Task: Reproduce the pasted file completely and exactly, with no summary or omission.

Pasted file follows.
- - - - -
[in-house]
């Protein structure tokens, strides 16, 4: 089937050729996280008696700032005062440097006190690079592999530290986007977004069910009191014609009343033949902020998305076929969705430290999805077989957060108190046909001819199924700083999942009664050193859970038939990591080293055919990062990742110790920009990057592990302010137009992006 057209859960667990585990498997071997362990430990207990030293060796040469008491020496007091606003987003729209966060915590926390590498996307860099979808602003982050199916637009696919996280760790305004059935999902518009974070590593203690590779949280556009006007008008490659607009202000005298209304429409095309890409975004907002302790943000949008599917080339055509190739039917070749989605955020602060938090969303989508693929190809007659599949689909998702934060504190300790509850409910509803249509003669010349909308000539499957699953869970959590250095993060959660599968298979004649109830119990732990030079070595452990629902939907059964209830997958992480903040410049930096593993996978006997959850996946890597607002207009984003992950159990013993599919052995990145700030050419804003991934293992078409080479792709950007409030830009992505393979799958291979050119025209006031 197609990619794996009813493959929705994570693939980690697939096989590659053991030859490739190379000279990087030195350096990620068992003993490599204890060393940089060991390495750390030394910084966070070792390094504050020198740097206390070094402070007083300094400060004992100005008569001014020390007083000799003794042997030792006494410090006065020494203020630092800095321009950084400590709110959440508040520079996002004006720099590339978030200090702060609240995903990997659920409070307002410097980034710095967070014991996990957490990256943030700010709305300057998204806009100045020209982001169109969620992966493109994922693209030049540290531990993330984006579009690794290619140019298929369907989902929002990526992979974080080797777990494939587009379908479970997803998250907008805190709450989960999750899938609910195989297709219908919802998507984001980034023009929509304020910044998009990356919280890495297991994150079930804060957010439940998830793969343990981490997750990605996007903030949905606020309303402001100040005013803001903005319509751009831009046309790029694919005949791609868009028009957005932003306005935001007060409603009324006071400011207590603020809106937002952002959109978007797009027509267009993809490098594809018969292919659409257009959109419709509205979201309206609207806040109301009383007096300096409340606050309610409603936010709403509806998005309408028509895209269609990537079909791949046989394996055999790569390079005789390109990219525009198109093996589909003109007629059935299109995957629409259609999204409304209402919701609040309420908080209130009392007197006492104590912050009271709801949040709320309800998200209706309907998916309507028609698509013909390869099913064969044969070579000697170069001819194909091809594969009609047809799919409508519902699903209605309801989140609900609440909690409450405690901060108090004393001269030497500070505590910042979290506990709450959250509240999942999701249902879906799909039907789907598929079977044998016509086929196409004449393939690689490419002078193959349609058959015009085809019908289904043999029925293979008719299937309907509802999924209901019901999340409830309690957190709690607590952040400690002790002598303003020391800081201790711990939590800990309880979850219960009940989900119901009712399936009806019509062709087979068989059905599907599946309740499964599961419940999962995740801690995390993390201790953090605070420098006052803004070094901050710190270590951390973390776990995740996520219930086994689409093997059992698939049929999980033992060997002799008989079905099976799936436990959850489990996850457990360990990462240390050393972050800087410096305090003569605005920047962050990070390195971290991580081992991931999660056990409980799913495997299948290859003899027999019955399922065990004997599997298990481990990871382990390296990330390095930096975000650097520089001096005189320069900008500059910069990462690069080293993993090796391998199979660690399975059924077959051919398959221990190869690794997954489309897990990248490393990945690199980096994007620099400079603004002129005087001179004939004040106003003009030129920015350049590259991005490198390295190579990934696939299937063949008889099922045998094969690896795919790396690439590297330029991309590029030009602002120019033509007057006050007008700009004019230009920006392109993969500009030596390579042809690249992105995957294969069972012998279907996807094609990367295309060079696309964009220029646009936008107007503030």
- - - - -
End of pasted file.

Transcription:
[in-house]
């Protein structure tokens, strides 16, 4: 089937050729996280008696700032005062440097006190690079592999530290986007977004069910009191014609009343033949902020998305076929969705430290999805077989957060108190046909001819199924700083999942009664050193859970038939990591080293055919990062990742110790920009990057592990302010137009992006 057209859960667990585990498997071997362990430990207990030293060796040469008491020496007091606003987003729209966060915590926390590498996307860099979808602003982050199916637009696919996280760790305004059935999902518009974070590593203690590779949280556009006007008008490659607009202000005298209304429409095309890409975004907002302790943000949008599917080339055509190739039917070749989605955020602060938090969303989508693929190809007659599949689909998702934060504190300790509850409910509803249509003669010349909308000539499957699953869970959590250095993060959660599968298979004649109830119990732990030079070595452990629902939907059964209830997958992480903040410049930096593993996978006997959850996946890597607002207009984003992950159990013993599919052995990145700030050419804003991934293992078409080479792709950007409030830009992505393979799958291979050119025209006031 197609990619794996009813493959929705994570693939980690697939096989590659053991030859490739190379000279990087030195350096990620068992003993490599204890060393940089060991390495750390030394910084966070070792390094504050020198740097206390070094402070007083300094400060004992100005008569001014020390007083000799003794042997030792006494410090006065020494203020630092800095321009950084400590709110959440508040520079996002004006720099590339978030200090702060609240995903990997659920409070307002410097980034710095967070014991996990957490990256943030700010709305300057998204806009100045020209982001169109969620992966493109994922693209030049540290531990993330984006579009690794290619140019298929369907989902929002990526992979974080080797777990494939587009379908479970997803998250907008805190709450989960999750899938609910195989297709219908919802998507984001980034023009929509304020910044998009990356919280890495297991994150079930804060957010439940998830793969343990981490997750990605996007903030949905606020309303402001100040005013803001903005319509751009831009046309790029694919005949791609868009028009957005932003306005935001007060409603009324006071400011207590603020809106937002952002959109978007797009027509267009993809490098594809018969292919659409257009959109419709509205979201309206609207806040109301009383007096300096409340606050309610409603936010709403509806998005309408028509895209269609990537079909791949046989394996055999790569390079005789390109990219525009198109093996589909003109007629059935299109995957629409259609999204409304209402919701609040309420908080209130009392007197006492104590912050009271709801949040709320309800998200209706309907998916309507028609698509013909390869099913064969044969070579000697170069001819194909091809594969009609047809799919409508519902699903209605309801989140609900609440909690409450405690901060108090004393001269030497500070505590910042979290506990709450959250509240999942999701249902879906799909039907789907598929079977044998016509086929196409004449393939690689490419002078193959349609058959015009085809019908289904043999029925293979008719299937309907509802999924209901019901999340409830309690957190709690607590952040400690002790002598303003020391800081201790711990939590800990309880979850219960009940989900119901009712399936009806019509062709087979068989059905599907599946309740499964599961419940999962995740801690995390993390201790953090605070420098006052803004070094901050710190270590951390973390776990995740996520219930086994689409093997059992698939049929999980033992060997002799008989079905099976799936436990959850489990996850457990360990990462240390050393972050800087410096305090003569605005920047962050990070390195971290991580081992991931999660056990409980799913495997299948290859003899027999019955399922065990004997599997298990481990990871382990390296990330390095930096975000650097520089001096005189320069900008500059910069990462690069080293993993090796391998199979660690399975059924077959051919398959221990190869690794997954489309897990990248490393990945690199980096994007620099400079603004002129005087001179004939004040106003003009030129920015350049590259991005490198390295190579990934696939299937063949008889099922045998094969690896795919790396690439590297330029991309590029030009602002120019033509007057006050007008700009004019230009920006392109993969500009030596390579042809690249992105995957294969069972012998279907996807094609990367295309060079696309964009220029646009936008107007503030």